Comparison of Noninvasive Blood Glucose Concentrations Relative to Finger Capillary Blood Glucose References
Recruitment status was: Active, not recruiting
Type 1 Diabetes
Type 2 Diabetes
|Study Design:||Observational Model: Cohort
Time Perspective: Prospective
|Official Title:||An Evaluation and Comparison of Noninvasive Blood Glucose Concentrations Relative to Finger Capillary Blood Glucose References|
- Calibrate near-infrared spectroscopy-based glucose meter [ Time Frame: 1 year ] [ Designated as safety issue: No ]The collection of capillary blood glucose and noninvasive data will allow the calibration of the noninvasive systems and subsequently evaluate performance via a validation study. The paired NIR spectrum and blood reference data acquired during calibration will be processed using multivariate regression techniques to create a calibration model. Results will be compared using a Clark error grid.
- Compare Noninvasive to invasive techniques [ Time Frame: 1 year ] [ Designated as safety issue: No ]Comparison of noninvasive glucose measurement performance versus standard invasive reference. Invasive measurements are made by obtaining capillary blood glucose measurements and then measuring blood on a Yellow Springs Instrument (YSI). Due to the fact that instrumentation drift and subject physiological changes can adversely influence measurement performance, the study is specifically designed to examine performance over an appropriate period of time with a reasonable distribution of subject variance. Results will be compared using a Clark error grid.
Biospecimen Retention: None Retained
|Study Start Date:||June 2011|
|Estimated Study Completion Date:||February 2012|
|Estimated Primary Completion Date:||February 2012 (Final data collection date for primary outcome measure)|
Type 2 Diabetes
Those previously diagnosed with type 2 diabetes
Type 1 Diabetes
Those previously diagnosed with type 1 diabetes
Those that are currently diagnosed with gestational diabetes
Healthy Human Volunteers
Those that have not been diagnosed with any type of diabetes
Currently, individuals with diabetes must use an invasive finger stick methodology for the determination of their blood glucose levels. Although current technology glucose meters use a smaller amount of blood than older generation meters, the pain and inconvenience associated with this invasive measurement is the number one reason cited for inadequate or infrequent blood glucose monitoring. In fact up to 67% of patients with diabetes fail to routinely monitor their blood glucose levels. A survey of 1895 patients showed that finger soreness was the most common reason given for self-reported noncompliance with testing recommendations, followed by pain, inconvenience, fear of needles, and "other" (including cost), (Diabetes Care August 2001 vol. 24 no. 8 1502-1503). The ability to make a painless blood glucose measurement using only light would address the pain and inconvenience issues associated with current technology glucose meters.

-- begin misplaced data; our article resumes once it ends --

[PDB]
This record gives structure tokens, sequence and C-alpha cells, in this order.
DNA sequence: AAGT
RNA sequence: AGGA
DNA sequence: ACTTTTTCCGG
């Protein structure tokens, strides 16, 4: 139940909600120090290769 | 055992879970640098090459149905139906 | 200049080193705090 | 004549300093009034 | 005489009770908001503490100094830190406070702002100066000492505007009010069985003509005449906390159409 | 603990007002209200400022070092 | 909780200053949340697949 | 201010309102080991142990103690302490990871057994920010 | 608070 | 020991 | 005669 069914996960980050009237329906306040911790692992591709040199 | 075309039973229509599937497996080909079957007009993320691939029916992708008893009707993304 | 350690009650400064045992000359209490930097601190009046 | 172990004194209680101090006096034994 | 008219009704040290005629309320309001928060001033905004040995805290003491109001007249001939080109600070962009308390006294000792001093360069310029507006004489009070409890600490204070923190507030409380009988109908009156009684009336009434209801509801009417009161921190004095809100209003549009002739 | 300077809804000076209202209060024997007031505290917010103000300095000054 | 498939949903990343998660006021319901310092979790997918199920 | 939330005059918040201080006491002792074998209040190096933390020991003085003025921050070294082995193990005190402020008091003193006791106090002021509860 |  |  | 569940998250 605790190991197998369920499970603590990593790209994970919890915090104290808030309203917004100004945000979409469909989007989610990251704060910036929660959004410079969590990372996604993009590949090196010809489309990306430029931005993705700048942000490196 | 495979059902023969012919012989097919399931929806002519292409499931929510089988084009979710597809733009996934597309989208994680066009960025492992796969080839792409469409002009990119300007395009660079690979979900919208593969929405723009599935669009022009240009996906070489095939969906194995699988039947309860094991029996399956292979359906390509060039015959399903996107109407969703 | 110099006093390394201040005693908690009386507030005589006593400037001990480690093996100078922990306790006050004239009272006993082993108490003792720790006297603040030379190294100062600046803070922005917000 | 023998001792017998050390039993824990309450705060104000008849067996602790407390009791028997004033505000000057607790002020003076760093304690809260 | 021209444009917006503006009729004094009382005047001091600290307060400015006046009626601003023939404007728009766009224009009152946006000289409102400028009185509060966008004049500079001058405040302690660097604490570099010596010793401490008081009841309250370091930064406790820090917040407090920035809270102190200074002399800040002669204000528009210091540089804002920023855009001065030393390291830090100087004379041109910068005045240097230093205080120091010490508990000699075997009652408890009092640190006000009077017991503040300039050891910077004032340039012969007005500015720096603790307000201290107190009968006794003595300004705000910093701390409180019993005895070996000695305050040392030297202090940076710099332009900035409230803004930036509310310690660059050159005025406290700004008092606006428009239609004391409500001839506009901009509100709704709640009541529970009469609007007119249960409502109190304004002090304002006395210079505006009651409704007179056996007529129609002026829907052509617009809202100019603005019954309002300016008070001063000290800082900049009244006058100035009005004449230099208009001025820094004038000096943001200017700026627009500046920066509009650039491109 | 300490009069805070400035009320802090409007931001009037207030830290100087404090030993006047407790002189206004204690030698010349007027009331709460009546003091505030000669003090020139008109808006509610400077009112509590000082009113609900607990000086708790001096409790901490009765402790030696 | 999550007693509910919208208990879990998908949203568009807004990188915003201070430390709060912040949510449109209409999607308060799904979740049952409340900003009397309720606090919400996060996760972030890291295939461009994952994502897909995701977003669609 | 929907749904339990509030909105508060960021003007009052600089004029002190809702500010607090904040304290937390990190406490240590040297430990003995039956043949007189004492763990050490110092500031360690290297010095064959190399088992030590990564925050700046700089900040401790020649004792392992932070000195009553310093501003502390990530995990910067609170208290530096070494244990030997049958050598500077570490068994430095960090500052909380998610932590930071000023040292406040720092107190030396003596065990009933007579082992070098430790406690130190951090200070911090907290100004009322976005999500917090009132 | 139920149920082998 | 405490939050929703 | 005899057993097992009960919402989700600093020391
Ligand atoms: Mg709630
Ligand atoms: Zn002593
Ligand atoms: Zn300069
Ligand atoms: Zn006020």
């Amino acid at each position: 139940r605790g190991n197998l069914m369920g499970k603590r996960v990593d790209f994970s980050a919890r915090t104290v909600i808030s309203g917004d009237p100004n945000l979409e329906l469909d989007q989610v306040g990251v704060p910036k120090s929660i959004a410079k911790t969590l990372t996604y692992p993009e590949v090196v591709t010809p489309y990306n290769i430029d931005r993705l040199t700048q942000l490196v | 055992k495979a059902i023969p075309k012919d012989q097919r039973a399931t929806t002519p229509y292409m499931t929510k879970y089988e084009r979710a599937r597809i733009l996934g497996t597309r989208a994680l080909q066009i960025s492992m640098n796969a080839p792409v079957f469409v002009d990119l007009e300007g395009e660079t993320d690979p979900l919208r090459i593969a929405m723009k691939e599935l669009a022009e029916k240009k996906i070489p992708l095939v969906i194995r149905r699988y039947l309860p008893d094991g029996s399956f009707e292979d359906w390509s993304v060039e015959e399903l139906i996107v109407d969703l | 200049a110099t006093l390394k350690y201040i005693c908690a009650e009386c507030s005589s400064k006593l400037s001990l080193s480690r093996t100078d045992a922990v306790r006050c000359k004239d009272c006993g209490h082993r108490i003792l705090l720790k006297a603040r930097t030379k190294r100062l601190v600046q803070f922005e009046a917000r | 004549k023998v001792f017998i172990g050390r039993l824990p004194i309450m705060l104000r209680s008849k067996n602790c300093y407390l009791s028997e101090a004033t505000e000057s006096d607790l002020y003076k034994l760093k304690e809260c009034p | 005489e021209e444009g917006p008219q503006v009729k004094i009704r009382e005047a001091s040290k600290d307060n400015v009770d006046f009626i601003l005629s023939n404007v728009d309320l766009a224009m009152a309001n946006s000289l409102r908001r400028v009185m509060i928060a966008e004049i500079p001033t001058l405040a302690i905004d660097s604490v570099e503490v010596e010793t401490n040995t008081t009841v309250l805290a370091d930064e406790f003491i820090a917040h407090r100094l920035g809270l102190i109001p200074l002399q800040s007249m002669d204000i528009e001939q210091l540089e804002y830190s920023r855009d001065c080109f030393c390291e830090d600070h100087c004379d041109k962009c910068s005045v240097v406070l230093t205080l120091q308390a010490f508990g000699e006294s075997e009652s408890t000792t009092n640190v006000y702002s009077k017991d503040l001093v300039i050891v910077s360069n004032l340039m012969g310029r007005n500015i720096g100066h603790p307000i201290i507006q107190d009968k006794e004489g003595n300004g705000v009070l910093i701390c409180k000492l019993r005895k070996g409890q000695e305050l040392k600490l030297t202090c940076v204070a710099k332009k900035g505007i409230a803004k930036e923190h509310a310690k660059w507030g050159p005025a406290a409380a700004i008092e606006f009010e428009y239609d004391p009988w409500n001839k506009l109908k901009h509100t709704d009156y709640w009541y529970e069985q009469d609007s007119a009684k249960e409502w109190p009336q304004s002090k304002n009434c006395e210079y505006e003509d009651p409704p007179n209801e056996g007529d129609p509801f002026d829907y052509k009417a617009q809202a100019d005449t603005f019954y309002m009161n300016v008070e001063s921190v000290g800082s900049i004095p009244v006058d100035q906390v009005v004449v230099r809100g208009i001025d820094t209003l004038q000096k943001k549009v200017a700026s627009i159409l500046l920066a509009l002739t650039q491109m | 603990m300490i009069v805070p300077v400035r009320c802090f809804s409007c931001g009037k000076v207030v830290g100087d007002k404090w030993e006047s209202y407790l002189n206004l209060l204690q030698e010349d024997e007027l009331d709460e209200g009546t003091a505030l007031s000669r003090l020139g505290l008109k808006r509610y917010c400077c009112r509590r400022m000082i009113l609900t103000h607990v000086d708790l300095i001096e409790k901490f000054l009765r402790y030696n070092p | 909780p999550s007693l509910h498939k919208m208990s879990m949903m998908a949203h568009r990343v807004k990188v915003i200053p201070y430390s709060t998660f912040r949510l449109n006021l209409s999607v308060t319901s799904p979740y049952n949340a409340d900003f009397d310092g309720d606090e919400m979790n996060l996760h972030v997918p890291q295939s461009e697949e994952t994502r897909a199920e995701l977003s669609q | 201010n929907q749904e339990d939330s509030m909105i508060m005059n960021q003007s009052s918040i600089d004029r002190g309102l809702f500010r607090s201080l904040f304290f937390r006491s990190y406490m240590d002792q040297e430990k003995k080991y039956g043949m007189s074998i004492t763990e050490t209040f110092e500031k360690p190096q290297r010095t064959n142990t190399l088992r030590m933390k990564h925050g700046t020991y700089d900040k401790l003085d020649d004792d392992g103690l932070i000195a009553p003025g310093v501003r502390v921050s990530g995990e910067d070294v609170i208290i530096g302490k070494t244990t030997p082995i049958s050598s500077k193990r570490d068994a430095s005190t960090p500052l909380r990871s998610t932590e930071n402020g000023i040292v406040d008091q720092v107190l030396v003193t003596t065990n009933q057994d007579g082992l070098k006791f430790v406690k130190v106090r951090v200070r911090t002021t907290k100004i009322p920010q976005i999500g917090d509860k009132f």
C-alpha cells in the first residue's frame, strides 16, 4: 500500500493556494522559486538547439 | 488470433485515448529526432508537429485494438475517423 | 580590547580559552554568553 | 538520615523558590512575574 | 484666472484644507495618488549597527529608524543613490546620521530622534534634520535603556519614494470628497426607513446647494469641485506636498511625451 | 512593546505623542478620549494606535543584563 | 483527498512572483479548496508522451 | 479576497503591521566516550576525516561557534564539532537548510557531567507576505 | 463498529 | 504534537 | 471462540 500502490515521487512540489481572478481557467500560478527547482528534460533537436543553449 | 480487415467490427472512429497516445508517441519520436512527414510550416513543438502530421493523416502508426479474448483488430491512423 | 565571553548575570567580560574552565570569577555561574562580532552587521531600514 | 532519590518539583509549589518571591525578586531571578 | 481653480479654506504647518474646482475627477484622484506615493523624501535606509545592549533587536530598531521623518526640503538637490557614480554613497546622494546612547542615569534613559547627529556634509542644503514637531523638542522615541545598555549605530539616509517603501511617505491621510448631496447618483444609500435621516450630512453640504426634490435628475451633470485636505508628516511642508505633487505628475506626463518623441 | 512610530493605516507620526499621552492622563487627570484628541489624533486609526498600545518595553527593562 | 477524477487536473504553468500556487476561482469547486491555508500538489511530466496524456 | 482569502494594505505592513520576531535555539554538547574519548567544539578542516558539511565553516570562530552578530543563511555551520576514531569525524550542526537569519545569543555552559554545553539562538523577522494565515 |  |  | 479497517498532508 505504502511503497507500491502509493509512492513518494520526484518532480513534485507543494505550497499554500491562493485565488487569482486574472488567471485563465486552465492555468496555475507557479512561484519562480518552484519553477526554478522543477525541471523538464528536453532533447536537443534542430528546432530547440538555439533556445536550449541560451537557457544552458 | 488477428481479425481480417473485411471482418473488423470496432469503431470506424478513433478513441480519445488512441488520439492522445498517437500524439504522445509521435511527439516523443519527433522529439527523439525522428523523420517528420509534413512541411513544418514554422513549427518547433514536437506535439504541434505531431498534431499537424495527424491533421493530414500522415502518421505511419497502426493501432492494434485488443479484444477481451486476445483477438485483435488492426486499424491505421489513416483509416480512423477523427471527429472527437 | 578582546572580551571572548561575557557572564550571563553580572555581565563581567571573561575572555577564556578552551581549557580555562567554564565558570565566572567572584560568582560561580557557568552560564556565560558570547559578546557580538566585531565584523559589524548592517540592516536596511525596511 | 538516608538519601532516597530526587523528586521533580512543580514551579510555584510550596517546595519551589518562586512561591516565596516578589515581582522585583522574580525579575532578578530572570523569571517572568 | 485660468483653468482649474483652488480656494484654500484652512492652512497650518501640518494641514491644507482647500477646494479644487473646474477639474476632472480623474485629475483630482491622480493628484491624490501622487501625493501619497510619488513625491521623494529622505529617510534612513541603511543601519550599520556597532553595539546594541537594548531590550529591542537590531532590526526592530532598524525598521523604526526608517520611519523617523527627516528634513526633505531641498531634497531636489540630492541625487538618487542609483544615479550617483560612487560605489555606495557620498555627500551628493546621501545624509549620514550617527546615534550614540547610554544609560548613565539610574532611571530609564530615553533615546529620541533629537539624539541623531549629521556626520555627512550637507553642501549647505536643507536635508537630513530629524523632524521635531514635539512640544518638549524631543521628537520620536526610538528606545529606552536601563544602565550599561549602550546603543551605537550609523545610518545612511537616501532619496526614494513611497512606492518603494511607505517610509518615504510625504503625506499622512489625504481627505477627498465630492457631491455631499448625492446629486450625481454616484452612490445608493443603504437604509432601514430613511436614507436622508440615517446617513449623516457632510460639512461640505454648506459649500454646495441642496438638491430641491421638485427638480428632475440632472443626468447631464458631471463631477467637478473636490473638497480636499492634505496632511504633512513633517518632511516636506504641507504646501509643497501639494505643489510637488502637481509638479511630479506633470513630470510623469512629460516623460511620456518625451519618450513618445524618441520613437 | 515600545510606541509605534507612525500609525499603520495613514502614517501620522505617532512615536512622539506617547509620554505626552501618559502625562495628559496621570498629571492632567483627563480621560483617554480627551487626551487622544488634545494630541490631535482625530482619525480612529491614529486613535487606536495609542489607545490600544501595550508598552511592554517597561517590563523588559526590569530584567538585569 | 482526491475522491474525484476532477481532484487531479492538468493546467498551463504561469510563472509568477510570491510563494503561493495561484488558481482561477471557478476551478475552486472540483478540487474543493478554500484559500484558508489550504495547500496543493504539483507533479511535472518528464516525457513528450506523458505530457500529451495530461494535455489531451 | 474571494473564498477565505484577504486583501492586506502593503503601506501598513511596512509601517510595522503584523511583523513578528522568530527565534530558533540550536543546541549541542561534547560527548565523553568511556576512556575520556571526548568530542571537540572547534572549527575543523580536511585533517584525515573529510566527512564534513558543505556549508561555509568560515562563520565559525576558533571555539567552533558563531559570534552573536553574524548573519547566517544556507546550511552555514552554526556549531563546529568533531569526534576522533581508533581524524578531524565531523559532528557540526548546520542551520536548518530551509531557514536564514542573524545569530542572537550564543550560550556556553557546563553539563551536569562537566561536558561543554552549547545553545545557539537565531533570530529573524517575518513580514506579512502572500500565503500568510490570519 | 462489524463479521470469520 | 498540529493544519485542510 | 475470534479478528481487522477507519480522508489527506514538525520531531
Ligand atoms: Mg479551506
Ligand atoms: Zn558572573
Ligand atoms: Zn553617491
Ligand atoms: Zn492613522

The initial application of the technology is associated with the monitoring of Gestational Diabetes. The International Association of Diabetes and Pregnancy Study Groups (IADPSG) recently released recommendations for diagnosing gestational diabetes, as well as clarifying the benefits of treatment (Diabetes Care, 2010;33:676-682). The IADPSG cited research that found significant graded relationships between increasing maternal glucose levels and the frequency of four primary and five secondary outcomes. For example, with a 1-standard deviation increase in maternal fasting, 1-hour, and 2-hour plasma glucose levels, there was a corresponding 38%, 46%, and 38% increased risk, respectively, in the primary outcome of birth weight >90th percentile, and a 5%, 18%, and 16% increased risk, respectively, of the secondary outcome of premature delivery before 37 weeks gestation (N Engl J Med 2008;358:1991-2002).
Please refer to this study by its ClinicalTrials.gov identifier: NCT01415544
|United States, New Mexico|
|Lovelace Scientific Resources|
|Albuquerque, New Mexico, United States, 87106|
|Principal Investigator:||Walter Forman, MD||Lovelace Scientific Resources|